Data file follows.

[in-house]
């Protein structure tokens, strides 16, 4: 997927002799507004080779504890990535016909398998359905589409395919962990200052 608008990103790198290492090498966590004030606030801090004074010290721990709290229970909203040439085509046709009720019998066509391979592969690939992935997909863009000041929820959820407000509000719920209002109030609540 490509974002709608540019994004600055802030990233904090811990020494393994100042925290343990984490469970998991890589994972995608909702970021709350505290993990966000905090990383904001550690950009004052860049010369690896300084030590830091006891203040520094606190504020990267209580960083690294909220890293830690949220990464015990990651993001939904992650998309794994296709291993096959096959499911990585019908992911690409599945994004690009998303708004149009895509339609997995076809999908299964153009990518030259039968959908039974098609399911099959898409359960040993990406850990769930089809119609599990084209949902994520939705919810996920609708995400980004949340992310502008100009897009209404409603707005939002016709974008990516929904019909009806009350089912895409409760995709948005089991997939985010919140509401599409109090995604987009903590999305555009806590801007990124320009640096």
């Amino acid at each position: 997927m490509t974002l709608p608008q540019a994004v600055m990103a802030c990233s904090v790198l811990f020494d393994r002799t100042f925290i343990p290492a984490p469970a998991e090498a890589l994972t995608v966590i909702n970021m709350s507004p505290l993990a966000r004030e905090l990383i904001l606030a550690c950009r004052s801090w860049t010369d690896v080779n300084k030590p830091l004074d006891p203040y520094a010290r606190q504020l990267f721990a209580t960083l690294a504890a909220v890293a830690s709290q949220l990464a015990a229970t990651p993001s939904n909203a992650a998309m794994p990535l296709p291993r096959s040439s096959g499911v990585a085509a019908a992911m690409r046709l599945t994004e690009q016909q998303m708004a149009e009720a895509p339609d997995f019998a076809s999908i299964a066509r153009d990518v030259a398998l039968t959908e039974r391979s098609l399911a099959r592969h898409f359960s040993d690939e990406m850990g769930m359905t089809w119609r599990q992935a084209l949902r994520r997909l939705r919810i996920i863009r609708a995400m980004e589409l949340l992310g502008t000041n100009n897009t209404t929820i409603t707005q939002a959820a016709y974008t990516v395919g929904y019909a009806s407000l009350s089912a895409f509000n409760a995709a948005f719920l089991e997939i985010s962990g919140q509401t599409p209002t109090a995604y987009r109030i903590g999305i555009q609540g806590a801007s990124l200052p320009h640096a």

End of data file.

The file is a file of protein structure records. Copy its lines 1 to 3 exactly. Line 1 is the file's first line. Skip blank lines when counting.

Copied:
[in-house]
């Protein structure tokens, strides 16, 4: 997927002799507004080779504890990535016909398998359905589409395919962990200052 608008990103790198290492090498966590004030606030801090004074010290721990709290229970909203040439085509046709009720019998066509391979592969690939992935997909863009000041929820959820407000509000719920209002109030609540 490509974002709608540019994004600055802030990233904090811990020494393994100042925290343990984490469970998991890589994972995608909702970021709350505290993990966000905090990383904001550690950009004052860049010369690896300084030590830091006891203040520094606190504020990267209580960083690294909220890293830690949220990464015990990651993001939904992650998309794994296709291993096959096959499911990585019908992911690409599945994004690009998303708004149009895509339609997995076809999908299964153009990518030259039968959908039974098609399911099959898409359960040993990406850990769930089809119609599990084209949902994520939705919810996920609708995400980004949340992310502008100009897009209404409603707005939002016709974008990516929904019909009806009350089912895409409760995709948005089991997939985010919140509401599409109090995604987009903590999305555009806590801007990124320009640096």
């Amino acid at each position: 997927m490509t974002l709608p608008q540019a994004v600055m990103a802030c990233s904090v790198l811990f020494d393994r002799t100042f925290i343990p290492a984490p469970a998991e090498a890589l994972t995608v966590i909702n970021m709350s507004p505290l993990a966000r004030e905090l990383i904001l606030a550690c950009r004052s801090w860049t010369d690896v080779n300084k030590p830091l004074d006891p203040y520094a010290r606190q504020l990267f721990a209580t960083l690294a504890a909220v890293a830690s709290q949220l990464a015990a229970t990651p993001s939904n909203a992650a998309m794994p990535l296709p291993r096959s040439s096959g499911v990585a085509a019908a992911m690409r046709l599945t994004e690009q016909q998303m708004a149009e009720a895509p339609d997995f019998a076809s999908i299964a066509r153009d990518v030259a398998l039968t959908e039974r391979s098609l399911a099959r592969h898409f359960s040993d690939e990406m850990g769930m359905t089809w119609r599990q992935a084209l949902r994520r997909l939705r919810i996920i863009r609708a995400m980004e589409l949340l992310g502008t000041n100009n897009t209404t929820i409603t707005q939002a959820a016709y974008t990516v395919g929904y019909a009806s407000l009350s089912a895409f509000n409760a995709a948005f719920l089991e997939i985010s962990g919140q509401t599409p209002t109090a995604y987009r109030i903590g999305i555009q609540g806590a801007s990124l200052p320009h640096a």